Most statins prescribed to the wrong patients
Statins are highly effective treatments for the prevention of heart disease. Guidelines recommend the use of statins in patients who are at high risk of developing heart disease.
- Patients who do not have heart disease, but are classified as ‘high-risk’ – patients who are older, smoke, have diabetes, higher blood pressure and cholesterol levels – should be recommended statins.
- Statins are not recommended for patients classified as low–risk – generally younger people who are in good health.
- However, it is not known to what extent GPs follow guidelines in routine clinical practice and what influences their prescribing decisions.
- This research analysed 365,718 patient records from 421 general practices in the UK focusing on patients who did not already have heart disease.
- The records showed that only 3 in 10 high -risk patients were started on statins. Most high -risk patients missed out on treatment despite the fact that the average patient would have consulted their GP eleven times over the two year study period.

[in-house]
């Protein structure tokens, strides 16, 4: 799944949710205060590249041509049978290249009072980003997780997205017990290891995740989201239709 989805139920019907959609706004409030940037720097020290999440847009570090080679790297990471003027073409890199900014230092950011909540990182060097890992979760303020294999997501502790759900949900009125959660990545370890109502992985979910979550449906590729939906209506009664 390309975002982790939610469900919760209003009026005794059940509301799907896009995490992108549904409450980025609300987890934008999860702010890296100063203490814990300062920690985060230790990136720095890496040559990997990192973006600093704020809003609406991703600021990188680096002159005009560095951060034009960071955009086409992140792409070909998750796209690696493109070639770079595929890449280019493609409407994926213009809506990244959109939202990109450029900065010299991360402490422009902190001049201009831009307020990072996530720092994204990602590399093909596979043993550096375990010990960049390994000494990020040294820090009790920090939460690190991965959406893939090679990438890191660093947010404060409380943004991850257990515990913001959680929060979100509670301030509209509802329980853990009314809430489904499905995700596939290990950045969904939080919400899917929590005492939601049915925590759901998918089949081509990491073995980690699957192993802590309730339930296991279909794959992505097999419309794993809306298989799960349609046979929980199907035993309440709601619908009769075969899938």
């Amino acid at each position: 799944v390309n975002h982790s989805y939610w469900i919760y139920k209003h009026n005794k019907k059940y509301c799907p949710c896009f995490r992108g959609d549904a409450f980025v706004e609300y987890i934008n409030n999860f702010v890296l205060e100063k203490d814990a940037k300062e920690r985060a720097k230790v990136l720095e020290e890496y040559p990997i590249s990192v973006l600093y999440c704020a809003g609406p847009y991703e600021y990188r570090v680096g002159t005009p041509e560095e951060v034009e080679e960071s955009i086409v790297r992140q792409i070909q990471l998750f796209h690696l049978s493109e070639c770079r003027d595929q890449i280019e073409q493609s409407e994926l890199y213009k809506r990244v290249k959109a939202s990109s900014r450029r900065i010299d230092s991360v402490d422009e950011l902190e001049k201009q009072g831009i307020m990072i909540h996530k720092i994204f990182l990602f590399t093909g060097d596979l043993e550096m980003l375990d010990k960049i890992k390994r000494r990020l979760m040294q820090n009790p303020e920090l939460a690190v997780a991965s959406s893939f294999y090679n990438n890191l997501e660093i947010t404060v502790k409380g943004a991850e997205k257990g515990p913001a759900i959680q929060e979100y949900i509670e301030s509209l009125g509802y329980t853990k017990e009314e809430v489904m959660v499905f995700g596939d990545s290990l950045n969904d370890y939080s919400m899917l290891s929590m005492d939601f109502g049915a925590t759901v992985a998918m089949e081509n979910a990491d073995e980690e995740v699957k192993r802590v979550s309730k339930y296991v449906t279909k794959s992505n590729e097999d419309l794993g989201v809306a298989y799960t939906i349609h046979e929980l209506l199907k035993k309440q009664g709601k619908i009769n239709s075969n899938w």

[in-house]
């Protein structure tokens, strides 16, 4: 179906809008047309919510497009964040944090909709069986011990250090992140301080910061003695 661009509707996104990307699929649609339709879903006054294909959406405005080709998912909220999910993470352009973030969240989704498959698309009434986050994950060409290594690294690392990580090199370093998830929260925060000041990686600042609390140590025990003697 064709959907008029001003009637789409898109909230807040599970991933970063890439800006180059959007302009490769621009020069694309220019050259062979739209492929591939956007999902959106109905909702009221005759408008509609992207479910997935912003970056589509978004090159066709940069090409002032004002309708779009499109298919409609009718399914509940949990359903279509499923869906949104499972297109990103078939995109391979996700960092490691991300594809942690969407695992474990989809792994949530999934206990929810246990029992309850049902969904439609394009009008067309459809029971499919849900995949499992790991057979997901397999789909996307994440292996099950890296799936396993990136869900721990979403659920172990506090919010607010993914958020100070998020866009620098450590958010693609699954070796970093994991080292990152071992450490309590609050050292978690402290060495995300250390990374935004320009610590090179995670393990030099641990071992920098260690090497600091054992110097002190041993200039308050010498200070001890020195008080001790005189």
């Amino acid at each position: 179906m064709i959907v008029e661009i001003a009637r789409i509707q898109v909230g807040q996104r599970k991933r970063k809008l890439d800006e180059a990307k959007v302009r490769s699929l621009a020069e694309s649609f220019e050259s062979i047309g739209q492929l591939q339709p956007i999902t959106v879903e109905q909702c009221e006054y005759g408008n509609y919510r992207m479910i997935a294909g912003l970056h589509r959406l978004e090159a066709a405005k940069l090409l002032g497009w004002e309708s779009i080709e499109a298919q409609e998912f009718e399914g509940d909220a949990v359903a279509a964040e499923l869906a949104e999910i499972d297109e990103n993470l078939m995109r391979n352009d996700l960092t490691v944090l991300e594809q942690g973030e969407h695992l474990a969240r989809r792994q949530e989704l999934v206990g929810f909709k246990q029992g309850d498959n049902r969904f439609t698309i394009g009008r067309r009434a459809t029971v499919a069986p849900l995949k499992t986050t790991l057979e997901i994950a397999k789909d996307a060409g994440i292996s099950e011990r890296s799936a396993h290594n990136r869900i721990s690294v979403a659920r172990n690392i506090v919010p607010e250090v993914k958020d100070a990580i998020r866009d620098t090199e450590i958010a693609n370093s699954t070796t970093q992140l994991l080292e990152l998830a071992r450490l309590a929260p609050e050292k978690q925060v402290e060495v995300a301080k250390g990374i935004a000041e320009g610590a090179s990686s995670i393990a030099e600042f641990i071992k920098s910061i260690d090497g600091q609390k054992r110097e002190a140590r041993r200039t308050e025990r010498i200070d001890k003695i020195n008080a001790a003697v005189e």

- At the same time, 1 in 10 low -risk patients were started on treatment, meaning that many were over -treated.
- During this period, over 50,000 patients were started on statins, but only 21,000 (42%) could be thought of as high -risk.
- Patients aged over 65 years, those with diabetes, and those who consulted their GP more frequently were more likely to be started on statins